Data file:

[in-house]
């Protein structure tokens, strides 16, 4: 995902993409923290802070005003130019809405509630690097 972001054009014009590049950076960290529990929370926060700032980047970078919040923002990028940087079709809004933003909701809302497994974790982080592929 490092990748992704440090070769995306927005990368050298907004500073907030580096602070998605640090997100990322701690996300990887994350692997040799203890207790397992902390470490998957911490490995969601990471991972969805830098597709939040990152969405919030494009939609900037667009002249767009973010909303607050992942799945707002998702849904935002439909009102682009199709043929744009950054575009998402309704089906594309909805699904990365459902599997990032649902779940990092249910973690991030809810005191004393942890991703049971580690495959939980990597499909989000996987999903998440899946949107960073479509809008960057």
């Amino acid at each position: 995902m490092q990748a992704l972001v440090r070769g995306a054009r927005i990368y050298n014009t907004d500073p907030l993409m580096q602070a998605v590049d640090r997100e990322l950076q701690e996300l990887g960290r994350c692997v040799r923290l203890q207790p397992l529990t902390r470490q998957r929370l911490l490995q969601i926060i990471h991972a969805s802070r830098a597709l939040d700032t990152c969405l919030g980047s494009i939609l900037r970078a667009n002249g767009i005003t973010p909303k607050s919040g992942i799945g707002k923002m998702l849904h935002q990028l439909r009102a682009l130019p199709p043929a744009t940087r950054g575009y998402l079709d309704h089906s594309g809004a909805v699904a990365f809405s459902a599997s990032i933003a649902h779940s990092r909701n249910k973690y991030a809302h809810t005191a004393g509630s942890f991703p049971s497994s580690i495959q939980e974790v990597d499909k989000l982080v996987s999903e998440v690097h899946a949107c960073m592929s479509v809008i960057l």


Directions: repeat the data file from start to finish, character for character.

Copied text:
[in-house]
């Protein structure tokens, strides 16, 4: 995902993409923290802070005003130019809405509630690097 972001054009014009590049950076960290529990929370926060700032980047970078919040923002990028940087079709809004933003909701809302497994974790982080592929 490092990748992704440090070769995306927005990368050298907004500073907030580096602070998605640090997100990322701690996300990887994350692997040799203890207790397992902390470490998957911490490995969601990471991972969805830098597709939040990152969405919030494009939609900037667009002249767009973010909303607050992942799945707002998702849904935002439909009102682009199709043929744009950054575009998402309704089906594309909805699904990365459902599997990032649902779940990092249910973690991030809810005191004393942890991703049971580690495959939980990597499909989000996987999903998440899946949107960073479509809008960057």
């Amino acid at each position: 995902m490092q990748a992704l972001v440090r070769g995306a054009r927005i990368y050298n014009t907004d500073p907030l993409m580096q602070a998605v590049d640090r997100e990322l950076q701690e996300l990887g960290r994350c692997v040799r923290l203890q207790p397992l529990t902390r470490q998957r929370l911490l490995q969601i926060i990471h991972a969805s802070r830098a597709l939040d700032t990152c969405l919030g980047s494009i939609l900037r970078a667009n002249g767009i005003t973010p909303k607050s919040g992942i799945g707002k923002m998702l849904h935002q990028l439909r009102a682009l130019p199709p043929a744009t940087r950054g575009y998402l079709d309704h089906s594309g809004a909805v699904a990365f809405s459902a599997s990032i933003a649902h779940s990092r909701n249910k973690y991030a809302h809810t005191a004393g509630s942890f991703p049971s497994s580690i495959q939980e974790v990597d499909k989000l982080v996987s999903e998440v690097h899946a949107c960073m592929s479509v809008i960057l």